Meanwhile, House Budget Committee Chairman Paul Ryan, R-Wis., portrays spending cuts to those programs as a path to growth.
The New York Times' Political Memo: Obama Focuses On Status Quo, Not Left, In Battle With GOP
That partisan gibe was telling. He defended two programs, Medicare and Medicaid, begun nearly a half-century ago, and a third, Social Security, that dates from the Great Depression. The federal welfare commitments that Mr. Obama praised in observing that "a great nation must care for the vulnerable" also date back to President Franklin D. Roosevelt's time. Yet all those benefits are in the cross-fire of the president's continuing fiscal battle with Republicans in Congress. That is not because of a shift in philosophy by Mr. Obama or his party, but rather because of the looming cost of the retirements of baby boomers and of the persistent ideological boldness of partisan foes (Harwood, 1/27).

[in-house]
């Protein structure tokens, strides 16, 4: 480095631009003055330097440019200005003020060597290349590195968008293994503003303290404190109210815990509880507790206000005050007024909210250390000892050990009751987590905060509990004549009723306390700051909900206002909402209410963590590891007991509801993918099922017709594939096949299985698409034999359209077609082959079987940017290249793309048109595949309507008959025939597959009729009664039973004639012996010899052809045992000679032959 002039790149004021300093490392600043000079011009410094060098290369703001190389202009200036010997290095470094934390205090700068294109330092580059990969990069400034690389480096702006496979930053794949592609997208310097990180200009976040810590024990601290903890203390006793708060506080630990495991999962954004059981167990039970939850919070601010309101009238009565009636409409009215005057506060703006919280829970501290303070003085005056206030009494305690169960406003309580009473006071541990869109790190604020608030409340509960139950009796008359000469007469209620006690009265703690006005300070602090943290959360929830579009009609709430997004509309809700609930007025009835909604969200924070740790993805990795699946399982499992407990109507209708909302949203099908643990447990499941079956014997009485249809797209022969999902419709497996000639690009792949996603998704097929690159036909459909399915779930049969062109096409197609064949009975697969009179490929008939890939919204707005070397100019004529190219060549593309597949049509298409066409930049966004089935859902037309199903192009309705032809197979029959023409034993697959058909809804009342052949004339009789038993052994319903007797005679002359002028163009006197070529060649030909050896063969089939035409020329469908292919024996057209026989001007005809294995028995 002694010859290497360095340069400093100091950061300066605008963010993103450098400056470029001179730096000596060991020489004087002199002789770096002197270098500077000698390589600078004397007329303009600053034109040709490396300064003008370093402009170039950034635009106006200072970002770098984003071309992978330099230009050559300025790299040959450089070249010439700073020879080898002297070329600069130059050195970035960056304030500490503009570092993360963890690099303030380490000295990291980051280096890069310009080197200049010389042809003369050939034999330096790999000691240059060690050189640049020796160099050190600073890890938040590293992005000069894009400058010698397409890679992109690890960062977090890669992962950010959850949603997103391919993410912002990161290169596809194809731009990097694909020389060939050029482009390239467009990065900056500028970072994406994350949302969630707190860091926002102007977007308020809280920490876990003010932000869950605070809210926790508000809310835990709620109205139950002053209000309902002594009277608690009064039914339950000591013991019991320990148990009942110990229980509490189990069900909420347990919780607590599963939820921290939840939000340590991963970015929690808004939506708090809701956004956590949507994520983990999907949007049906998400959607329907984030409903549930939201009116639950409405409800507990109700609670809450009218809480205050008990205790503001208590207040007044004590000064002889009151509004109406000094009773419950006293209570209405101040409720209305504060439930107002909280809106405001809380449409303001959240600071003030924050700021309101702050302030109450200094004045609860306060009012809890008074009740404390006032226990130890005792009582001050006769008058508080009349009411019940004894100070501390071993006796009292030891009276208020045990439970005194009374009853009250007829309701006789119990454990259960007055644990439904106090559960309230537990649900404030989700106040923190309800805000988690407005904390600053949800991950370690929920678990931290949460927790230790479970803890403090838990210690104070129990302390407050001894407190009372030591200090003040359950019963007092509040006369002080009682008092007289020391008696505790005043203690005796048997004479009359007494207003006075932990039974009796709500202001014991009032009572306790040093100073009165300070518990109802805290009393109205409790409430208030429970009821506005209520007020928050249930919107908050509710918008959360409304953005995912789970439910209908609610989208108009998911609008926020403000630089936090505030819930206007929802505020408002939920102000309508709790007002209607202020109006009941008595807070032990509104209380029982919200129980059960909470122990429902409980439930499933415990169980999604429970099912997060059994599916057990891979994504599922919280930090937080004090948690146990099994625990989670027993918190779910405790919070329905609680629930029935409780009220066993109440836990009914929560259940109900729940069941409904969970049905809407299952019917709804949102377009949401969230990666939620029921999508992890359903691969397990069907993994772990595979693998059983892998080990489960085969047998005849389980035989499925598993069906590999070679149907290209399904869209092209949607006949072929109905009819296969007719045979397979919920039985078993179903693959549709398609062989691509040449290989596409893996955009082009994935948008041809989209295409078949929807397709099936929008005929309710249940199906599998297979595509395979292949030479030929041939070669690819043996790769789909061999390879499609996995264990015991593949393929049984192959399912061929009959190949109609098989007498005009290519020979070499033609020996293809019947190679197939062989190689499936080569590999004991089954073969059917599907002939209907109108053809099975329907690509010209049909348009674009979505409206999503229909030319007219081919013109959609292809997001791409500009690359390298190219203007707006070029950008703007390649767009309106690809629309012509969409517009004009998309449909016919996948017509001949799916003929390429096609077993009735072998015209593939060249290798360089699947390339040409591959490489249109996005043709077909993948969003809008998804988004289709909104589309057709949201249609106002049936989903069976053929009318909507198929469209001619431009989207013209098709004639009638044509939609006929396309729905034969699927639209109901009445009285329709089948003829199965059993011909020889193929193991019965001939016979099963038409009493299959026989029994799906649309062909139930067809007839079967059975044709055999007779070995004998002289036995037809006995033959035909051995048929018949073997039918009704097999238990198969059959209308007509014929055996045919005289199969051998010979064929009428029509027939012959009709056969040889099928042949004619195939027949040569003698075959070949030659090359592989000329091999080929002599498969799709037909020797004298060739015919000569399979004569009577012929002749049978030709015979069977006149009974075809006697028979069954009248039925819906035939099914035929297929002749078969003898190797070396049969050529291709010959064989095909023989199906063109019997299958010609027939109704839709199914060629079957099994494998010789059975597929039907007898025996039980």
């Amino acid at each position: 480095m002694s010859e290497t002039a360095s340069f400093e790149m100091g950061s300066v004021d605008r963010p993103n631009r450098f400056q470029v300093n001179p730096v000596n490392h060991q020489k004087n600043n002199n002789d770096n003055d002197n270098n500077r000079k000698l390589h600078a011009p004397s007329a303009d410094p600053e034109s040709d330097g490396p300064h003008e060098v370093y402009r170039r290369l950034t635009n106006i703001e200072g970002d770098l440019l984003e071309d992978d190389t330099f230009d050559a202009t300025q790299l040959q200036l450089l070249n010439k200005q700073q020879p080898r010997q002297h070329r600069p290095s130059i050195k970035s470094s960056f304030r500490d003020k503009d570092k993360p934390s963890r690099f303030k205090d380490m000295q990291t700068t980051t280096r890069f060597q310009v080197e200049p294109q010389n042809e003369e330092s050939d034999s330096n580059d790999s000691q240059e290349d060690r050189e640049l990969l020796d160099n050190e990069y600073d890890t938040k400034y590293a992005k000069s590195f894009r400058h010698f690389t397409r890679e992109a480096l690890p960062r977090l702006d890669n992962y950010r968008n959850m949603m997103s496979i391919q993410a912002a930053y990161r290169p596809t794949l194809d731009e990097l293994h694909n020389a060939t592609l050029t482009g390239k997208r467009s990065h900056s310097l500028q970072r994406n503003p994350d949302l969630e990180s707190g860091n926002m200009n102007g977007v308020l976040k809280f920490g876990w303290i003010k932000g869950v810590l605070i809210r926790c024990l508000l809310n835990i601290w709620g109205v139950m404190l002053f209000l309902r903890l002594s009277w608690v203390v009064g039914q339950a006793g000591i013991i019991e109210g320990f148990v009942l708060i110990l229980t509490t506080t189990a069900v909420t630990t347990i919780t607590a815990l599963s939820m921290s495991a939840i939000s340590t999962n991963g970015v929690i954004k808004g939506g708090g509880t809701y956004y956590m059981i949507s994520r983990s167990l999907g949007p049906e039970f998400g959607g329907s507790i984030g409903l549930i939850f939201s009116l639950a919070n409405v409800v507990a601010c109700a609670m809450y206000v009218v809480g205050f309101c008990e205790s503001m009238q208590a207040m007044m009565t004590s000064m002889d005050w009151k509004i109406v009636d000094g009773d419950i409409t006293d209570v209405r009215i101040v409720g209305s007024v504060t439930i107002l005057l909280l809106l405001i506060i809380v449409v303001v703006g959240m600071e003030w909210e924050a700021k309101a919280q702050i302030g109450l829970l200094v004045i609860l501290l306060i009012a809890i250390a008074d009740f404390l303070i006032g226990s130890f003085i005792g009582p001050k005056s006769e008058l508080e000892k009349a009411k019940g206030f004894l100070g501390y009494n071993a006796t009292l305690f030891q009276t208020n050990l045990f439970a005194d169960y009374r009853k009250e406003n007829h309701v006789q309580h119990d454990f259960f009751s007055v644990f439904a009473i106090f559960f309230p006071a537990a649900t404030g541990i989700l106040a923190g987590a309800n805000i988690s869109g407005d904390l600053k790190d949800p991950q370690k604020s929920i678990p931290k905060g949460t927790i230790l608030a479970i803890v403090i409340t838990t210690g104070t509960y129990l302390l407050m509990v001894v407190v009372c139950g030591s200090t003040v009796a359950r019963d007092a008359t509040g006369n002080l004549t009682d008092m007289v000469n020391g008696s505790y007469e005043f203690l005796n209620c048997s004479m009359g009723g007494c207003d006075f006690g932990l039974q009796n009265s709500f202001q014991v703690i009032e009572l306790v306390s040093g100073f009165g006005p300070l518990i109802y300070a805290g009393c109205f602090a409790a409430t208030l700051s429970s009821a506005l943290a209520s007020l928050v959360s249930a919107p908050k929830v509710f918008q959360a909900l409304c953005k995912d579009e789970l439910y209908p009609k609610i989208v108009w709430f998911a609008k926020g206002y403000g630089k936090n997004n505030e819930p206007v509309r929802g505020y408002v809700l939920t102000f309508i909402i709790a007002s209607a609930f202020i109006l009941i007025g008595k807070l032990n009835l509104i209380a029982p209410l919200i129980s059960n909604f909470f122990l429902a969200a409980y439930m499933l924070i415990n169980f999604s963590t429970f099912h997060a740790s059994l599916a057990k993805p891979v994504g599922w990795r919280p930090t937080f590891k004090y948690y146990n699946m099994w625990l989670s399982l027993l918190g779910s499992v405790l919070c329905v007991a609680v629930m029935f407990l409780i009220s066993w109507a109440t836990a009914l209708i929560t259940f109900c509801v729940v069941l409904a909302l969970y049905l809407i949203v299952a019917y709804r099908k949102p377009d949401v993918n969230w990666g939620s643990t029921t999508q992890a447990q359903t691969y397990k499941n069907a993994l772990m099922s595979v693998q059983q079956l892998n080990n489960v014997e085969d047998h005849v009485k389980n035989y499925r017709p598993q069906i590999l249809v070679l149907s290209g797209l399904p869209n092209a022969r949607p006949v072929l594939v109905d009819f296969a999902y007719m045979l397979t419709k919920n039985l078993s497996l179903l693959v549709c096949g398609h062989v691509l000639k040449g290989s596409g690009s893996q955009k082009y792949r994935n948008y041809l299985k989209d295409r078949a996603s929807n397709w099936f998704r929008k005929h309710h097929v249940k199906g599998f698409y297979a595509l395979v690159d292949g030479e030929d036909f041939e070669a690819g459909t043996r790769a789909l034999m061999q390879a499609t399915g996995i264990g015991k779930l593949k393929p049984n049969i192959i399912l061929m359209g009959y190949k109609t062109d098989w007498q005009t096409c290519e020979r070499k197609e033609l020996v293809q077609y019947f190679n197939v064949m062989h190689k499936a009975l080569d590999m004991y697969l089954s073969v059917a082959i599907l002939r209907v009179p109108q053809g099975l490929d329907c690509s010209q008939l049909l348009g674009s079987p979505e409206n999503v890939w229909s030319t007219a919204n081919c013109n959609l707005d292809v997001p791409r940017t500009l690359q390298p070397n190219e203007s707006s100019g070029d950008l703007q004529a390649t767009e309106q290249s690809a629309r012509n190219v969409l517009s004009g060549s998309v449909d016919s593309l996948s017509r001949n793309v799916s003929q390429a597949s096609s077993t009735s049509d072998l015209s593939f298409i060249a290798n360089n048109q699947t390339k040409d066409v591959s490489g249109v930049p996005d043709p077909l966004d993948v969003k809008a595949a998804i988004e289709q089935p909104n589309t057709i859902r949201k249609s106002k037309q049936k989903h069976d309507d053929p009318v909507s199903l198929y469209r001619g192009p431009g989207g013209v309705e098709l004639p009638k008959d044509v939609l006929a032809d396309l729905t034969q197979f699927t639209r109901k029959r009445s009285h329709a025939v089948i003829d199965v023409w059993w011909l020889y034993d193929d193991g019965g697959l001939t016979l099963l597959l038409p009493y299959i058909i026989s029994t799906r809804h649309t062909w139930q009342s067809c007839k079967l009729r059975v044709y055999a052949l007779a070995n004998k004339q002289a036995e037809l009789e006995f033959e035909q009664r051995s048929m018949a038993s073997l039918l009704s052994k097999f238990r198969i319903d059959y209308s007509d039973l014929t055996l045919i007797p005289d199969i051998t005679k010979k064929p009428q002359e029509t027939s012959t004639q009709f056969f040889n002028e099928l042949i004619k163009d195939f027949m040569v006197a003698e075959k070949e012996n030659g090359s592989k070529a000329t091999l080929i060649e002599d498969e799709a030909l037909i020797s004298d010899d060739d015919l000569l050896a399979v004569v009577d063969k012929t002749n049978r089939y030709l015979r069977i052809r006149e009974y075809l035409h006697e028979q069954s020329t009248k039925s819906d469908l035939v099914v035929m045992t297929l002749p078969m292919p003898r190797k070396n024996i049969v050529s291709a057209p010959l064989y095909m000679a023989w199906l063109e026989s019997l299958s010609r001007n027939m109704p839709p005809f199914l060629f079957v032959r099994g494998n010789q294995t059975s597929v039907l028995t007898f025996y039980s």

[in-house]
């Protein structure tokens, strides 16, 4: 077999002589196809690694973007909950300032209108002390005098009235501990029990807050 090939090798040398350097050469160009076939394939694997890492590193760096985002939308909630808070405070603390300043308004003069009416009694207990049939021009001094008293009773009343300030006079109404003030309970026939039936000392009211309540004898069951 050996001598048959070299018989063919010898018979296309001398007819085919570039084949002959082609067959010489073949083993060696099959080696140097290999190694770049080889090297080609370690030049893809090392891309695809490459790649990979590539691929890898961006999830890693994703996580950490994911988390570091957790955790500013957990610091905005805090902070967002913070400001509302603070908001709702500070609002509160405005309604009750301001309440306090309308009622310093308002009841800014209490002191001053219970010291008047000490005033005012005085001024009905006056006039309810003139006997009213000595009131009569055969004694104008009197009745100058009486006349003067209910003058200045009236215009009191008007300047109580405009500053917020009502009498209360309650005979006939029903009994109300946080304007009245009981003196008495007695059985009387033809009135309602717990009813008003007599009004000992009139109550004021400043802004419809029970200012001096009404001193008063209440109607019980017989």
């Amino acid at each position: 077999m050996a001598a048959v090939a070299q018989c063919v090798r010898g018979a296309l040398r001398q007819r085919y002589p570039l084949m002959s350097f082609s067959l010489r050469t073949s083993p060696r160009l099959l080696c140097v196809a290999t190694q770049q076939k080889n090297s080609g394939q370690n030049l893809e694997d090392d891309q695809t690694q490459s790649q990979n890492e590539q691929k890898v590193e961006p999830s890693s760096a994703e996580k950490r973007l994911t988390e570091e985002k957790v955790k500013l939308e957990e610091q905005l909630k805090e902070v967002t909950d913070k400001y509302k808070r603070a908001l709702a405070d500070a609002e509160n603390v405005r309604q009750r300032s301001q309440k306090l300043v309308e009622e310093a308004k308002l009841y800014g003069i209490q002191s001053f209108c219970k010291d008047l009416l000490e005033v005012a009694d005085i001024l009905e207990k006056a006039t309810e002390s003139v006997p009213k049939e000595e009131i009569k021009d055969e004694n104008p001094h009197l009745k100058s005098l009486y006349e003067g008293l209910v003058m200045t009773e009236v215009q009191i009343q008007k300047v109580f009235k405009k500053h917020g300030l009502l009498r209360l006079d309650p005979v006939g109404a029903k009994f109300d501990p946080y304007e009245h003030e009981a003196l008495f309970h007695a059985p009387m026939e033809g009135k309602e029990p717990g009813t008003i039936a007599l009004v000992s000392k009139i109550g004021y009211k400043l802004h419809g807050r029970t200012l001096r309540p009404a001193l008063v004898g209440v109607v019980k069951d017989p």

Politico: The Quiet Liberal Plans For Entitlement Reform
Ask liberals about GOP demands to rein in Social Security and Medicare spending, and many say this: no way. But the truth is, there are a number of ideas to do just that already sitting on the shelves of influential liberal think tanks around Washington (Nather, 1/27).
Roll Call: Ryan Defends GOP Views On Spending Cuts
"I think the sequester is going to happen," [Rep. Paul] Ryan said of the roughly $85 billion in fiscal 2013 spending cuts scheduled to occur in March throughout government operations, especially those linked to the Defense Department. "We think these sequesters will happen because the Democrats have rejected our efforts to replace those cuts with others and have offered no alternatives" (Dumain, 1/27).